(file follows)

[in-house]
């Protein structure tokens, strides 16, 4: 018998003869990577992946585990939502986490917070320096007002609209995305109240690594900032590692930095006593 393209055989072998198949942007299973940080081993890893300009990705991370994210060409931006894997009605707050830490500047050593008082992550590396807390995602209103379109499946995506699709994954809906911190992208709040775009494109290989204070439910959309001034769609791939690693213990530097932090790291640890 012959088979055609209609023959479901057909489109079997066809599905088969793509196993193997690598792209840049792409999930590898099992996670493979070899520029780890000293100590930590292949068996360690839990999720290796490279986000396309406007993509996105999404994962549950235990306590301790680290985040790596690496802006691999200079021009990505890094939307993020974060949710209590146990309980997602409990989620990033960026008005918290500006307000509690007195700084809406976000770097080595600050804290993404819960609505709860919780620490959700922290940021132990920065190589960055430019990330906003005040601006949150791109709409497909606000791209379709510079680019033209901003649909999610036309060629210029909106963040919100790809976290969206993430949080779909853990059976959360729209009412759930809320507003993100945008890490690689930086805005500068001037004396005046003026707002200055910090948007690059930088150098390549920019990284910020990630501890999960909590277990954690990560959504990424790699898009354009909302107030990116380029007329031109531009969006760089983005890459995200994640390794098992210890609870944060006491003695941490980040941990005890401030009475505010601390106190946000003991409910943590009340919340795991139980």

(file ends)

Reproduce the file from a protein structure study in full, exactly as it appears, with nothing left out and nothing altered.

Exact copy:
[in-house]
């Protein structure tokens, strides 16, 4: 018998003869990577992946585990939502986490917070320096007002609209995305109240690594900032590692930095006593 393209055989072998198949942007299973940080081993890893300009990705991370994210060409931006894997009605707050830490500047050593008082992550590396807390995602209103379109499946995506699709994954809906911190992208709040775009494109290989204070439910959309001034769609791939690693213990530097932090790291640890 012959088979055609209609023959479901057909489109079997066809599905088969793509196993193997690598792209840049792409999930590898099992996670493979070899520029780890000293100590930590292949068996360690839990999720290796490279986000396309406007993509996105999404994962549950235990306590301790680290985040790596690496802006691999200079021009990505890094939307993020974060949710209590146990309980997602409990989620990033960026008005918290500006307000509690007195700084809406976000770097080595600050804290993404819960609505709860919780620490959700922290940021132990920065190589960055430019990330906003005040601006949150791109709409497909606000791209379709510079680019033209901003649909999610036309060629210029909106963040919100790809976290969206993430949080779909853990059976959360729209009412759930809320507003993100945008890490690689930086805005500068001037004396005046003026707002200055910090948007690059930088150098390549920019990284910020990630501890999960909590277990954690990560959504990424790699898009354009909302107030990116380029007329031109531009969006760089983005890459995200994640390794098992210890609870944060006491003695941490980040941990005890401030009475505010601390106190946000003991409910943590009340919340795991139980």